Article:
5. it is more efficient not to have to worry about funding, so aim to work only on a project for which a grant has already been awarded.

      Funded projects are going to be easier to work on and complete more quickly.

    6. Towards the end of a graduate career, it can show academic maturity to suggest new ideas and research directions. However, do not pursue these ideas without first extracting input from an adviser because doing so risks unsuccessful work and unnecessary criticism.

      Get advice before bivouacing out on your own, otherwise you risk wasting unnecessary time.

    7. meet with your adviser at least every other week and to take notes during each meeting. If appropriate, remind the adviser what tasks were discussed previously, what has been achieved and what will be completed next. Do this consistently and regularly. But beware. The direction you receive from week to week may change, and memories can be short for academics juggling teaching, research, publications and administration.

      meet with your advisor, create notes, lists, and remind them about past conversation/performance.

    8. There can be little room for initiative in graduate research. This third guideline contradicts what academia is supposed to embody traditionally, but it represents a turn that academia has taken in some respects. It can be more efficient simply to ask “What is the minimum necessary effort required to achieve the goal?” rather than “What is the maximum one can contribute while pursuing the goal?”

      minimize, minimize, minimize

    9. minimise your teaching obligations

      Figure out a way to minimize your teaching obligations so you can focus time on your reading/reasearch.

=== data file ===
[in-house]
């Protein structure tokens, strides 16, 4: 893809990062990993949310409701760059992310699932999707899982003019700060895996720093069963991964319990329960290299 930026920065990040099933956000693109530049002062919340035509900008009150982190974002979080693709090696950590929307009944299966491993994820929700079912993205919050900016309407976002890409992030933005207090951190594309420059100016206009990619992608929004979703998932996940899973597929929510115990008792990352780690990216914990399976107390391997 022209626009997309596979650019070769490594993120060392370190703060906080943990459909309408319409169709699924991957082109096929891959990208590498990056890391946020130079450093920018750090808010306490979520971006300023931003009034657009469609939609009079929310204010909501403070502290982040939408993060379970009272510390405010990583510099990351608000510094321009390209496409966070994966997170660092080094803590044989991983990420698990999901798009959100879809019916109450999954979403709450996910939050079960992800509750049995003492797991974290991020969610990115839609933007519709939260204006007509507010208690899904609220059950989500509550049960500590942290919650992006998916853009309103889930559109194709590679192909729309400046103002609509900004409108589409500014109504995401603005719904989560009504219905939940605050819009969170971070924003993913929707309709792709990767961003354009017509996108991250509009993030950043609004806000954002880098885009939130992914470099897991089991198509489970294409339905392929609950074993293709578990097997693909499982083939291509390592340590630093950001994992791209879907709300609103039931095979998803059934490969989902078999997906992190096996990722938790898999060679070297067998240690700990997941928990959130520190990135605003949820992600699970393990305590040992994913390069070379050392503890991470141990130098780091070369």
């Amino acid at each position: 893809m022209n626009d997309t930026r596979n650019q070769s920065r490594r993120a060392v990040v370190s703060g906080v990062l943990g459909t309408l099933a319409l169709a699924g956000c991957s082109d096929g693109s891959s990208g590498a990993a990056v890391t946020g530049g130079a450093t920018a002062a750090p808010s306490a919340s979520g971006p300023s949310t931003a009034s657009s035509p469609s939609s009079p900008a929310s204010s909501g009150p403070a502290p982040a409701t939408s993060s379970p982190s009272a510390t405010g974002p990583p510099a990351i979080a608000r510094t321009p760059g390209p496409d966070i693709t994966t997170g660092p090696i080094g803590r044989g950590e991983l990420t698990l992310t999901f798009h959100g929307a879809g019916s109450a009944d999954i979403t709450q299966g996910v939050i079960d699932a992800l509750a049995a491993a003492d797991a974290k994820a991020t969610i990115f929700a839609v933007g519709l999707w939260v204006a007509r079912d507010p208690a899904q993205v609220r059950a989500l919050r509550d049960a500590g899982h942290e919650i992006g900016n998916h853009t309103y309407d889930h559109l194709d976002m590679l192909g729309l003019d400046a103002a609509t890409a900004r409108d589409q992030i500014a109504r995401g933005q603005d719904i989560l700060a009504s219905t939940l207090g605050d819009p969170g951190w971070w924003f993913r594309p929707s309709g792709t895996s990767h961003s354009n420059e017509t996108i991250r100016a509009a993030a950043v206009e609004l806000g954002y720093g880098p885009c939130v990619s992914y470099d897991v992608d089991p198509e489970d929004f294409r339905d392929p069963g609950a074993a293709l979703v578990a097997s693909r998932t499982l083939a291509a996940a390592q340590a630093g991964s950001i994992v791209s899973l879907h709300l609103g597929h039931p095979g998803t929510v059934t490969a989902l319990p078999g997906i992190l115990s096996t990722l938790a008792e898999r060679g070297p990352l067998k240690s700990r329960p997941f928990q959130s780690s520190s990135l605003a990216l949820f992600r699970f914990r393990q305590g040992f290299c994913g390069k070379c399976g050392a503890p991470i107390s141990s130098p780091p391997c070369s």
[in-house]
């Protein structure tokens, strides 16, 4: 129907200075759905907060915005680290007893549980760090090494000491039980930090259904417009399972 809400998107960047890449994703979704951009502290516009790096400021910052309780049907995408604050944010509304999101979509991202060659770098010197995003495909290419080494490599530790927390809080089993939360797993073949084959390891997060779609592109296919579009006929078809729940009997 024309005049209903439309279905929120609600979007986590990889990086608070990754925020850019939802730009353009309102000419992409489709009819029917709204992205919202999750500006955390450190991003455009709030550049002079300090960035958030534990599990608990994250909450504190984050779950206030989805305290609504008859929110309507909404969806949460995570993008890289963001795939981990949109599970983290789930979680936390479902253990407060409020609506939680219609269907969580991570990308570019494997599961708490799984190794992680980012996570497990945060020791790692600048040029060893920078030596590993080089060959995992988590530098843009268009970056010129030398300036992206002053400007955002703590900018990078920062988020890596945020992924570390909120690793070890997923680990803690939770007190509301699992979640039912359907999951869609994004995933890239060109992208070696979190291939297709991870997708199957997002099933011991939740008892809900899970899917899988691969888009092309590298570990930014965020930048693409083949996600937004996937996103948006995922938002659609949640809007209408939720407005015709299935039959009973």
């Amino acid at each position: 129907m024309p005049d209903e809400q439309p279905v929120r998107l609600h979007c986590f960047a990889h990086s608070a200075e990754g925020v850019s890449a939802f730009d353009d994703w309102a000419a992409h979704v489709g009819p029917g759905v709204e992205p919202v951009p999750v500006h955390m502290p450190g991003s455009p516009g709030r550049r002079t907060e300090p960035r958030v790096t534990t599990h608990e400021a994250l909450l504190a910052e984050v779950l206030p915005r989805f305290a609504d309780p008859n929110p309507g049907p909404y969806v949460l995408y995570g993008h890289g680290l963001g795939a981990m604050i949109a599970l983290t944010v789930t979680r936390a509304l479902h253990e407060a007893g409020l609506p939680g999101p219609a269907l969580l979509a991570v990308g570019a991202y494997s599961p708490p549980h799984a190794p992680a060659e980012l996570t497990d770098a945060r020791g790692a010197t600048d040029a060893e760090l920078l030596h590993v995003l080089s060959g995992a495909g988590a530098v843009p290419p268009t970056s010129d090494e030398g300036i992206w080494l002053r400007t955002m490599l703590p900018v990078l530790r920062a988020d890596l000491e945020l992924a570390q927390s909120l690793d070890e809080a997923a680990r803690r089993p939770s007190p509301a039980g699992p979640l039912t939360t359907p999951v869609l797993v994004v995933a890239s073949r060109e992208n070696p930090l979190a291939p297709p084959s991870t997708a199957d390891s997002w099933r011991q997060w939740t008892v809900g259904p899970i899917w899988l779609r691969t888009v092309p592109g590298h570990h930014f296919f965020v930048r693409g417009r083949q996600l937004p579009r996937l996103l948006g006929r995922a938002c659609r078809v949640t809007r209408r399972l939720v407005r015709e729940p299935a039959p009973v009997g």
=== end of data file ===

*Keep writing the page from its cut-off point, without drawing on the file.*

10. Then, do not simply look for a famous mathematics or history professor, for example; look for someone who has extensive experience studying your specific topic of interest. No matter how intelligent and renowned advisers are, the less familiar they are with your specific topic, the more effort you will have to expend teaching them about it. An adviser with experience in a field slightly different from that of your intended area of study may offer a unique perspective, may ask helpful questions, and may inadvertently require clarity in presentation. But this will inevitably cost time.

      Find a good advisor who is well-versed in your specific topic of interest to minimize the amount of time you need to spend teaching them about your specific area.

    11. two distinct paths to success have emerged, and students should decide early in their graduate school careers which path to travel. Is their primary objective to obtain a degree as expediently as possible, or is it to learn? These two goals are not always mutually exclusive, and with genuine curiosity and perseverance, independent learning is possible. However, the path for obtaining a degree ­efficiently is not obvious, and the guidelines in this regard can be elusive, unspoken and often unrealised.